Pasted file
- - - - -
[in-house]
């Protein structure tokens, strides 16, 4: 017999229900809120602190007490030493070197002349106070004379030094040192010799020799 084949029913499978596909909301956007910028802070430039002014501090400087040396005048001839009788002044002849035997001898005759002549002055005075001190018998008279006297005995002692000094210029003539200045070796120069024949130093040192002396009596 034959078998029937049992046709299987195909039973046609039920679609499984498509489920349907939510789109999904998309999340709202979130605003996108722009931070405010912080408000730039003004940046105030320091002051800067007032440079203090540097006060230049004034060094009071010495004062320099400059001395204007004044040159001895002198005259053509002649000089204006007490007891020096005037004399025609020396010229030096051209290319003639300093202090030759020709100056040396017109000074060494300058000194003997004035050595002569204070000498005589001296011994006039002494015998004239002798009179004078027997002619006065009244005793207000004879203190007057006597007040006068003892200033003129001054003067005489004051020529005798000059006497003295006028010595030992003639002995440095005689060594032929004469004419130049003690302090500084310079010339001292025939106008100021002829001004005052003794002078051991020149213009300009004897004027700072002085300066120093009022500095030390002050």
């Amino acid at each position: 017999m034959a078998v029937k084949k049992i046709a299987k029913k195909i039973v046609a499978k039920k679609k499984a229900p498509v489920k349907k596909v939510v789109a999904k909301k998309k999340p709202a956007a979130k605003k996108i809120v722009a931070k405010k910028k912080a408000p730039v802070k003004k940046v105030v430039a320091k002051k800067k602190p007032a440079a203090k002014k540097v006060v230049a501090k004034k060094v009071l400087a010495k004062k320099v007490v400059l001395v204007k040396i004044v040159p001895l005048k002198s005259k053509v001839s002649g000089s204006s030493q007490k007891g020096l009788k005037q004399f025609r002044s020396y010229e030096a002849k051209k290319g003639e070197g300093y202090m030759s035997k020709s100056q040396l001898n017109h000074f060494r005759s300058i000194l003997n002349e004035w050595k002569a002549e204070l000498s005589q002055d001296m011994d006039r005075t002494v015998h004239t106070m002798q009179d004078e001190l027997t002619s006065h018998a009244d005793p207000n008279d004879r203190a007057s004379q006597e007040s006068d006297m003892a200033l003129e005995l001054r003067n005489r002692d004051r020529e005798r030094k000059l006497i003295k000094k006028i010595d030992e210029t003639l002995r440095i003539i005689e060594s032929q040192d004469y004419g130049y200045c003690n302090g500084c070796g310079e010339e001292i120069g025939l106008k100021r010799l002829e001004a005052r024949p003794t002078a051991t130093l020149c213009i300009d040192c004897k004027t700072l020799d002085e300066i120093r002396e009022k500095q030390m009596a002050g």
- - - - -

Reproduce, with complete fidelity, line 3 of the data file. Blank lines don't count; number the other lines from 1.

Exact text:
């Amino acid at each position: 017999m034959a078998v029937k084949k049992i046709a299987k029913k195909i039973v046609a499978k039920k679609k499984a229900p498509v489920k349907k596909v939510v789109a999904k909301k998309k999340p709202a956007a979130k605003k996108i809120v722009a931070k405010k910028k912080a408000p730039v802070k003004k940046v105030v430039a320091k002051k800067k602190p007032a440079a203090k002014k540097v006060v230049a501090k004034k060094v009071l400087a010495k004062k320099v007490v400059l001395v204007k040396i004044v040159p001895l005048k002198s005259k053509v001839s002649g000089s204006s030493q007490k007891g020096l009788k005037q004399f025609r002044s020396y010229e030096a002849k051209k290319g003639e070197g300093y202090m030759s035997k020709s100056q040396l001898n017109h000074f060494r005759s300058i000194l003997n002349e004035w050595k002569a002549e204070l000498s005589q002055d001296m011994d006039r005075t002494v015998h004239t106070m002798q009179d004078e001190l027997t002619s006065h018998a009244d005793p207000n008279d004879r203190a007057s004379q006597e007040s006068d006297m003892a200033l003129e005995l001054r003067n005489r002692d004051r020529e005798r030094k000059l006497i003295k000094k006028i010595d030992e210029t003639l002995r440095i003539i005689e060594s032929q040192d004469y004419g130049y200045c003690n302090g500084c070796g310079e010339e001292i120069g025939l106008k100021r010799l002829e001004a005052r024949p003794t002078a051991t130093l020149c213009i300009d040192c004897k004027t700072l020799d002085e300066i120093r002396e009022k500095q030390m009596a002050g």